KANSAS CITY, Mo. (AP) - A Mexican national is charged with killing his neighbor and three other men at his neighbor’s home in Kansas City, Kansas, and later gunning down another man in Missouri.
Here’s where the case stood Friday:
Pablo Antonio Serrano-Vitorino, who is in the country illegally, remained in stable condition at a hospital where he was taken Thursday after he cut himself with a safety razor in his cell while apparently trying to take his own life, a Montgomery County jail official said.
Authorities have charged Serrano-Vitorino with five counts of first-degree murder - four in Kansas and one in Missouri - among other charges.
The state public defender’s office in Fulton, Missouri, which is representing him, hasn’t responded to repeated calls for comment.
WHERE THE WEAPON CAME FROM
Investigators don’t believe the gun used in the attacks was stolen, but they are still trying to figure out who last legally purchased it, said John Ham, a regional spokesman for the U.S. Bureau of Alcohol, Tobacco, Firearms and Explosives. He said Serrano-Vitorino likely obtained the weapon in or near Kansas City, given that he lived in the area.
The Missouri State Highway Patrol initially warned that Serrano-Vitorino might be armed with an AK-47 assault rifle, but Ham said the weapon was an SKS. Both weapons are Russian-made semi-automatic rifles and use the same size cartridges.
Investigators haven’t said what led to the shootings in Kansas, but they said the Missouri victim, 49-year-old Randy Nordman, was likely a random target. His wife, Julie Nordman, speculated that Serrano-Vitorino confronted her husband while trying to steal the keys to one of their vehicles. She told the St. Louis Post-Dispatch that her husband yelled her name as he struggled with an intruder, giving her time to seek cover and call for help. Nordman’s sister-in-law, Deanna Dunn, said in an emailed statement to The Associated Press that Nordman managed to free the magazine from the rifle, “all before Randy was shot with the only bullet left in the chamber of the gun.”
The four men in Kansas were shot late Monday. One of them managed to call police before he died, police said.
Serrano-Vitorino, 40, was deported from the U.S. in April 2004 because he was in the country illegally, but he re-entered at some unknown time, according to U.S. Immigration and Customs Enforcement. Since returning, he has avoided deportation despite legal run-ins, including a battery conviction last summer in Kansas City, Kansas.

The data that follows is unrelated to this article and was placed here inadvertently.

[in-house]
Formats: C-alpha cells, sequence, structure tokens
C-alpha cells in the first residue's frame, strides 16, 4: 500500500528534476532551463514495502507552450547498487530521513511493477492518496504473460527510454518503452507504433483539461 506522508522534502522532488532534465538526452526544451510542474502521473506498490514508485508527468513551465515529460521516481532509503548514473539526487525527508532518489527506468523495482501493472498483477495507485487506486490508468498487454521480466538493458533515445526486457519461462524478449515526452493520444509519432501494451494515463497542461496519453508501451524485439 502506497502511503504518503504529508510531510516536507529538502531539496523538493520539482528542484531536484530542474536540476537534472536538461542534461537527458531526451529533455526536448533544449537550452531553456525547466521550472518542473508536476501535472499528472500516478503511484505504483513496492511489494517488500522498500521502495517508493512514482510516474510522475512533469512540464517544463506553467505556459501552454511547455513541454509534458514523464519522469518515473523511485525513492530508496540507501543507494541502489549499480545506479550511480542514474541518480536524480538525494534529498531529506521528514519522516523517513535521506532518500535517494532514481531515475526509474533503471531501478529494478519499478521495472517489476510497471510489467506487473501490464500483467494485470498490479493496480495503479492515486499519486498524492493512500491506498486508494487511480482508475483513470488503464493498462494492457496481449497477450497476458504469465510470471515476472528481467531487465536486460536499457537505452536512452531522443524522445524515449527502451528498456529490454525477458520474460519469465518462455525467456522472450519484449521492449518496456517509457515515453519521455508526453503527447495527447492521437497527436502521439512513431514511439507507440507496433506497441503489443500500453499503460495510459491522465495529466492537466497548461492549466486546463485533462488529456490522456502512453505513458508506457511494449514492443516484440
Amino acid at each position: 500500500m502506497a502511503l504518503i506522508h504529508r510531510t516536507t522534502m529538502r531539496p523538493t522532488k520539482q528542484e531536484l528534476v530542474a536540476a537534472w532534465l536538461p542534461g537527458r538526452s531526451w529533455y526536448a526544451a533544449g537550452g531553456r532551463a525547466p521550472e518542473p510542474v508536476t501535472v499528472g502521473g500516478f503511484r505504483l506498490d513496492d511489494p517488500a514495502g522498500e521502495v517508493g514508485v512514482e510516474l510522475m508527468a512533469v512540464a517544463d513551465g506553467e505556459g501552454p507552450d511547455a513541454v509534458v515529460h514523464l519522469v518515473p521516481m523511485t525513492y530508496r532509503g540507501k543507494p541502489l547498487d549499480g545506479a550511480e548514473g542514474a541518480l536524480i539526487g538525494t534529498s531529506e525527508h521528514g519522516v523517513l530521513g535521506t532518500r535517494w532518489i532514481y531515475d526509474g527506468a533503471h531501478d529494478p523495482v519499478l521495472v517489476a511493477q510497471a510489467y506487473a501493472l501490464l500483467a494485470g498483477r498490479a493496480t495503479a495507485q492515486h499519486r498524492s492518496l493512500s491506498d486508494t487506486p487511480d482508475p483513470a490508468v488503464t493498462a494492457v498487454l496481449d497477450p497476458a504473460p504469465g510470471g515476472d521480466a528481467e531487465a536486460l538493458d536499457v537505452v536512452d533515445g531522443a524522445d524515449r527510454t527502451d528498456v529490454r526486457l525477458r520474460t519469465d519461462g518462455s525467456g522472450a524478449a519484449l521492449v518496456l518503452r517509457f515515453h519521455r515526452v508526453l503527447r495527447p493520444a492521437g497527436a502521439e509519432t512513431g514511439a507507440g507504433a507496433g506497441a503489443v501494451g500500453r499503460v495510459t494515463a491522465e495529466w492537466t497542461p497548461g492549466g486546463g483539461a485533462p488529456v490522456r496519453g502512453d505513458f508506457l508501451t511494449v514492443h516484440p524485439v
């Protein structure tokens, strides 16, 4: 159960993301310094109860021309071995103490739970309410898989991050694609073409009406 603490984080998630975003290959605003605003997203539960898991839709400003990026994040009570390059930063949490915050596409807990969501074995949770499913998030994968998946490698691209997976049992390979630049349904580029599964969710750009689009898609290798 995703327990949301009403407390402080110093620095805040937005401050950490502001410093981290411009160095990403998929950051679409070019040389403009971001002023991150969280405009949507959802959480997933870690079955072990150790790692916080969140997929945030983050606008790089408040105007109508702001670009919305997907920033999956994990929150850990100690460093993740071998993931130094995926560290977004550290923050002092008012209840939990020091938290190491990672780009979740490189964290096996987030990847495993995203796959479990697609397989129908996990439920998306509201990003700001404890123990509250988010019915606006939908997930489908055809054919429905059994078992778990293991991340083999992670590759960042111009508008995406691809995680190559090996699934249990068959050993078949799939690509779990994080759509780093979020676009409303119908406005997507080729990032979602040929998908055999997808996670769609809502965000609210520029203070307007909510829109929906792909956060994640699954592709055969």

In the run-up to his 2004 deportation, a felony complaint filed in Los Angeles County Superior Court charged Serrano-Vitorino with making criminal threats against a woman with a rifle in February 2003. The threat was “so unequivocal, unconditional, immediate and specific” in conveying that he’d kill her immediately, the complaint said. It also accused him of assaulting the woman with a firearm, but the complaint offered no details.
According to a 2003 probation officer’s report in the Superior Court of California for Los Angeles County, police were called to his home after his wife said he pointed a loaded rifle at her and threatened to kill her. The report says he’s an alcoholic and his wife later wanted the charges dismissed. The report, which identified him as Pablo Serrano, recommended prison time for him because his “actions should not be taken lightly.”
Superior Court spokeswoman Elizabeth Martinez said the threat charge was dismissed during plea negotiations, and Serrano-Vitorino was sentenced in April 2003 to two years in prison for the assault charge.
Serrano-Votorino is scheduled for his next Missouri court appearance on April 28. Wyandotte County, Kansas, prosecutor Jerome Gorman said Friday that Missouri likely will try him first because that’s where he is in custody.
Both states have the death penalty, though prosecutors haven’t said whether they would pursue it. Kansas, which has nine men on death row, has not executed anyone since it reinstated capital punishment in 1994. Missouri, which has 28 condemned inmates, has put 18 people to death since 2013.
Lacy Fischer, the felony clerk in Montgomery County, said Friday that prosecutor Nathan Carroz wouldn’t comment about the case at this time.
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